‘Schools need lower municipal tariffs’

2014-11-28 14:33

The Federation of Governing Bodies of South African Schools wants the government to set special tariffs for schools for water, electricity and refuse removal.

The federation polled more than 500 schools across the country to determine the cost of education at public schools.

It found that the department of education’s subsidy to the average public school is not enough to even cover municipal services.

The research, which was unveiled at a press briefing in Johannesburg today, shows that the government subsidy to the average high school is about 6.3% of the school’s total budget. But schools spend about 5% of their total budget on municipal services.

“The federation is urgently calling on the government to determine a special tariff for schools because schools simply cannot afford business tariffs,” the federation’s deputy chief executive, Jaco Deacon, said.

Deacon said there was a misconception that schools charged excessive tuition fees.

“However, these numbers paint a different picture. According to our analysis, on average, about 68% of a public high school’s budget is swallowed by exemption of school fees, nonpayment of fees, municipal costs and the costs of teachers appointed by school governing bodies,” Deacon said.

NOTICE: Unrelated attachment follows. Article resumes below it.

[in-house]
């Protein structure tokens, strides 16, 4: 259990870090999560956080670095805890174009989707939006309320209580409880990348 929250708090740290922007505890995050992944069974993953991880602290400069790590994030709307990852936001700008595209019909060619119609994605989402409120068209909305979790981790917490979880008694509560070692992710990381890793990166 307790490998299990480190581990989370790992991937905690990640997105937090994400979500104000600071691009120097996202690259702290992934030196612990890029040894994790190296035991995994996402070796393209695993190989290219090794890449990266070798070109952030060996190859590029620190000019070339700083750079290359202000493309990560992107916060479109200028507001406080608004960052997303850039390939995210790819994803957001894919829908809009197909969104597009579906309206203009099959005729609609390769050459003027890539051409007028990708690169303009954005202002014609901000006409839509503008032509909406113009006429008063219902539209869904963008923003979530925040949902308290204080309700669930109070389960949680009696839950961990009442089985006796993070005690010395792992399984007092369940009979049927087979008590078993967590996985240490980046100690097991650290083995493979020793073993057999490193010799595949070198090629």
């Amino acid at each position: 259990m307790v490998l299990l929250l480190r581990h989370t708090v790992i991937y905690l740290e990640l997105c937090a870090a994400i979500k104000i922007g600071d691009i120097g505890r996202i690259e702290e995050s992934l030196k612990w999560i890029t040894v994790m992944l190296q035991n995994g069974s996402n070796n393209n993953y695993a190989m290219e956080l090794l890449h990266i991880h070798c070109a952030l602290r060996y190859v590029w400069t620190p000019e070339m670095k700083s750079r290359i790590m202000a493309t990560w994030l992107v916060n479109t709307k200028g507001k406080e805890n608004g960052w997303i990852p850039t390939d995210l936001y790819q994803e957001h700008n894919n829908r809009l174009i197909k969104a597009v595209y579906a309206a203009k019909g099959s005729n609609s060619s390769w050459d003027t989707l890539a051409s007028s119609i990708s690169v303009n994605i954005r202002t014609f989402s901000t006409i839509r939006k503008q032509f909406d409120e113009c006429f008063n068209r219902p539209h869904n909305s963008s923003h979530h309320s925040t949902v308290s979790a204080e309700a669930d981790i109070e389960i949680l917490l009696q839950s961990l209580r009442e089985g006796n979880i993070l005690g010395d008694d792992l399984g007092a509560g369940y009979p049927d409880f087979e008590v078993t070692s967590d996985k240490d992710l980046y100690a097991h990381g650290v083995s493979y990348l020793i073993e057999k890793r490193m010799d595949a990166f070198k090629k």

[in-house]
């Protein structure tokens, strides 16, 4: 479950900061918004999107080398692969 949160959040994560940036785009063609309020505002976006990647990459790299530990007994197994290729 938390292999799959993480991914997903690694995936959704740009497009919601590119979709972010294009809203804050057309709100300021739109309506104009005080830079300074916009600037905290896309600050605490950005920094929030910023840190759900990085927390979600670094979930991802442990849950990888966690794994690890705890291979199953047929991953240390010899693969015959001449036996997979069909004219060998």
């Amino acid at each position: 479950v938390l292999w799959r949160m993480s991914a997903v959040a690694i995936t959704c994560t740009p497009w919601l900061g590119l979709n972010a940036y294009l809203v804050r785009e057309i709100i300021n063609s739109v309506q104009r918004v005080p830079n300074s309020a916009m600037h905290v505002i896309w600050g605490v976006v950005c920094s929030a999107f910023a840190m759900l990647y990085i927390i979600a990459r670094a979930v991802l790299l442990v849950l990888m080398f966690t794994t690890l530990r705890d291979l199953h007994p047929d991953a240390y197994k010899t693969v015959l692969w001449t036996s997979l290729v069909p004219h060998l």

He said providing enough staff was the primary reason most schools struggled to keep their heads above water, and added that research showed that 30% of public school teachers’ salaries were paid by school governing bodies.

“These are not additional posts. They are essential posts which are not paid for by the education department. When we look at administrative and support staff, this number increases to 57%.”

The federation will now use its research to compile a budgeting guide for its members.

“This guide will attach acceptable limits to certain components of a budget so that schools can benchmark their own budgets. This information enables the federation to negotiate with the minister of basic education and other role players.”

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